3. What was the strategic aim of the United States in basing themselves on the most hard-line wing of the Islamic resistance to the USSR, and more generally groups such as that of Bin Laden in the Arab-Muslim world?

Throughout the Cold War the United States used Islam as a bulwark against communism and revolution. Everywhere in the Islamic world, not just in South Asia. So we can say that the Islamism we witness is a product of imperialism and modernity.

4. The key to what will happen in the region is Pakistan. What sort of regime is it, what are its goals and what are the contradictions it faces? It is a military regime, but not a vicious one like its predecessor. It is a regime which wants to supervise neo-liberalism in Pakistan. The Army, of course, is divided, but the exact strength of pro-Taliban currents inside the Army is a matter of dispute. It could be anything between 15–30 percent. The Islamists are very weak in Pakistani society as a whole. Its important to understand this fact.

In successive elections, fewer people have voted for zealotry in Pakistan than in Israel. That’s why the Pakistan Taliban decided to make ‘entryism’ inside the Army. If the United States spills too much blood in Afghanistan then the consequences could be dire within the Pakistan Army in a year’s time.

5. For the moment President Musharraf seems to want to line up alongside the US. Is it possible that Pakistan would be a logistical support to an American intervention against Afghanistan? Pakistan has agreed to give logistical support. In fact the Pakistan Army is necessary for the whole operation. The United States planes and troops will be stationed in the Gwadur base in Baluchistan which they built during the Cold War. Don’t forget that Pakistan was a cold war ally of the United States from 1954-1992. Both sides know each other well. The Pakistani elite is delighted that the country’s debt (36 billion dollars) has been canceled and more money has been pledged. In return for this they are prepared to see the Taliban defeated and disarmed. Trouble will begin if too many bearded men are killed. In my opinion one reason for the delay in action is that the Pakistan Army is trying to make sure that the Taliban do not resist the United States. The advice being given to the faithful is: shave your beards and keep your powder dry. The West will go away and then we’ll see. Islamabad detests the Northern Alliance which it defeated via the Taliban when it took Kabul. I cannot stress enough that the Taliban is sustained on every level by Pakistan. What is switched on can also be switched off. The problem for Pakistan is that a wing of the Taliban defected to Bin Laden and his praetorian guard of Arab anarcho-Islamists. These guys will probably fight back whatever the odds.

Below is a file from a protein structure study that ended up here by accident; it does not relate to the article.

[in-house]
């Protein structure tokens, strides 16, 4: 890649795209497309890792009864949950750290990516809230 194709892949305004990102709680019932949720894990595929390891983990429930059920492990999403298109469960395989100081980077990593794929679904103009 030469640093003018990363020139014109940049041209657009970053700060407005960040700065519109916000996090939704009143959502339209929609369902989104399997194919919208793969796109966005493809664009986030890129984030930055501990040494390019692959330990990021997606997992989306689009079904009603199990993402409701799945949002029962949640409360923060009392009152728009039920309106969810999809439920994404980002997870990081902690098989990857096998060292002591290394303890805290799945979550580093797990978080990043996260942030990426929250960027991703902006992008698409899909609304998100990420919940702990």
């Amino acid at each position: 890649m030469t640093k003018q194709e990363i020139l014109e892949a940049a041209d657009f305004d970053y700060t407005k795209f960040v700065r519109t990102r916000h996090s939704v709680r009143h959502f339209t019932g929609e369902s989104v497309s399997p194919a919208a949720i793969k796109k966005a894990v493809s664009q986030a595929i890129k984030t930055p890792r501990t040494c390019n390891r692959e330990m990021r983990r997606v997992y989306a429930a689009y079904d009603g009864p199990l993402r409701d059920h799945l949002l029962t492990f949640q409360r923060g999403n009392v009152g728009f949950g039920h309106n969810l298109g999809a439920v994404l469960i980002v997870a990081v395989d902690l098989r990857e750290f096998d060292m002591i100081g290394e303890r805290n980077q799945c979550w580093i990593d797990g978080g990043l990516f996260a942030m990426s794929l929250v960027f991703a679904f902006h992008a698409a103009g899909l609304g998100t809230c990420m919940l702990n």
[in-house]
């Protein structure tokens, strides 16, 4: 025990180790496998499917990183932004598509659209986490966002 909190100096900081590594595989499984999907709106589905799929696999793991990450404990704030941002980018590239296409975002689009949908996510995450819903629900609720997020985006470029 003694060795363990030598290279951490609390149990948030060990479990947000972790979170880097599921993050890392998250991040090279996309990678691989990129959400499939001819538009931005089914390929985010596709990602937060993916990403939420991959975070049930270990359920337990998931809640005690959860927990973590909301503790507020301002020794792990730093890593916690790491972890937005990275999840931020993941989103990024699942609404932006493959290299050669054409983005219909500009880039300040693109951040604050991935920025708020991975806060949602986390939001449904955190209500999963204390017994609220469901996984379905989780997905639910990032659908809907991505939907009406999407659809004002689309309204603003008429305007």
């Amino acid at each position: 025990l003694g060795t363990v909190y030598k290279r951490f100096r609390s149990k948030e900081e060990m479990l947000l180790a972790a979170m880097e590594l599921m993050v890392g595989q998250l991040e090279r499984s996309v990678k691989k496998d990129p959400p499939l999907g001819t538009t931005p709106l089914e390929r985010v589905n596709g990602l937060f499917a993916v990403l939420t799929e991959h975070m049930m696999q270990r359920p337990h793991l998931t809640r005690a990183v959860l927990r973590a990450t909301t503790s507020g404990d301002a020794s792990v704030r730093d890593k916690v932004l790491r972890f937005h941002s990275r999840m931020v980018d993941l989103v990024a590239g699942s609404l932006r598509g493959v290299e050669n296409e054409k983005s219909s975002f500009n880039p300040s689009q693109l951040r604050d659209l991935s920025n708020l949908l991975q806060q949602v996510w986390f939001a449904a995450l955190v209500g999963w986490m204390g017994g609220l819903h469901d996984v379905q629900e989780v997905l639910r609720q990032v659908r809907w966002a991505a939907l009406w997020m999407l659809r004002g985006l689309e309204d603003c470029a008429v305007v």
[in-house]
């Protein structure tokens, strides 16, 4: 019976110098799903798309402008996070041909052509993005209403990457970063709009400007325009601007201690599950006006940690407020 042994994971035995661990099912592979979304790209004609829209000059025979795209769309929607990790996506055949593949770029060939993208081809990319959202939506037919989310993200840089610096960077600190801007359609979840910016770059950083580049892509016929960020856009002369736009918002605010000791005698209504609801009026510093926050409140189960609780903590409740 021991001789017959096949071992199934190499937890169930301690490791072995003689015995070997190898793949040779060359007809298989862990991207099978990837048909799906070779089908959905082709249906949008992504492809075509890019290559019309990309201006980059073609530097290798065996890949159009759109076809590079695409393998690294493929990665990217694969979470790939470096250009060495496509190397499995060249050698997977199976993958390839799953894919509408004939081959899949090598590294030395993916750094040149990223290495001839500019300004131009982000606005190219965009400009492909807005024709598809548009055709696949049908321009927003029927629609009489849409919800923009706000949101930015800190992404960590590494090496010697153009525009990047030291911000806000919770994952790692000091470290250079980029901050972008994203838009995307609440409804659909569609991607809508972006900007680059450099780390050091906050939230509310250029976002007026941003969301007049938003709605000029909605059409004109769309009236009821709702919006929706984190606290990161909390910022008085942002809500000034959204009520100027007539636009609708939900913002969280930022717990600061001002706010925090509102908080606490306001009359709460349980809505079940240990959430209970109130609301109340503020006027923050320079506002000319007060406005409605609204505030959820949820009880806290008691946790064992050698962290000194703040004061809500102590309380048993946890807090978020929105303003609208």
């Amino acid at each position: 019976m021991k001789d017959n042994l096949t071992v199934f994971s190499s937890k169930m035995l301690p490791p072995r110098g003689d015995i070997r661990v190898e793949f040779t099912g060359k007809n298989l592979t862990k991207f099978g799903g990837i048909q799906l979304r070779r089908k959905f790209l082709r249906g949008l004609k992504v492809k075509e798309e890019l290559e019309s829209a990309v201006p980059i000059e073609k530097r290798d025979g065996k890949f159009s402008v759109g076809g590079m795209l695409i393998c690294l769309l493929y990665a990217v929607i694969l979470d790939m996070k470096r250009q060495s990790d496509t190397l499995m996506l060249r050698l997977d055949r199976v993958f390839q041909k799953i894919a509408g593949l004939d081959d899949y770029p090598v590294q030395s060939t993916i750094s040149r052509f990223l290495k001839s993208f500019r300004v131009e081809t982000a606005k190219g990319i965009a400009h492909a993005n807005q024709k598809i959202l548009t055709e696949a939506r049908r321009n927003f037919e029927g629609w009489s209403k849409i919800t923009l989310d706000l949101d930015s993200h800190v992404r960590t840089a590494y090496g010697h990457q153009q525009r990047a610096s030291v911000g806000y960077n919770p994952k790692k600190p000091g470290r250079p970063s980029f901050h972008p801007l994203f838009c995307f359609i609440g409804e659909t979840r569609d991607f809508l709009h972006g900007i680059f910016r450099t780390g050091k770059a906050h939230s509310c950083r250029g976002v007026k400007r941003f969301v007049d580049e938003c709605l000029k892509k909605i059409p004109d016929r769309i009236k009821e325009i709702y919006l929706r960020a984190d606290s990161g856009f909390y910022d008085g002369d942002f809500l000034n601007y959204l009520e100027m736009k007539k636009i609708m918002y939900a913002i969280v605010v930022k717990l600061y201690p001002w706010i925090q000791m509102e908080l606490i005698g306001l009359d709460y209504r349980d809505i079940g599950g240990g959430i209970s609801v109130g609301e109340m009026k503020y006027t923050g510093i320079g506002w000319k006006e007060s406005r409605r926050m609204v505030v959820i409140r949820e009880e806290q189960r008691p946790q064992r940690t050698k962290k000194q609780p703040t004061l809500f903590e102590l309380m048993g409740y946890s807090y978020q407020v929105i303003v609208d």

6. If the conflict becomes regional what effects would this have on the situation in the region and the attitude of countries like India, China and Russia? All three countries are delighted by the ‘war against terrorism’. They are all Americans now! India wants to crush the opposition Kashmir, The Turkish military wants to a final solution to the ‘Kurdish problem’, Putin has already destroyed Chechnya, China has the green light to do what it wants. So it suits them all, but a great deal depends on how this adventure ends. Are we witnessing yet another boost to and acceptance of US world hegemony or is the Empire about to triumph itself to death? CP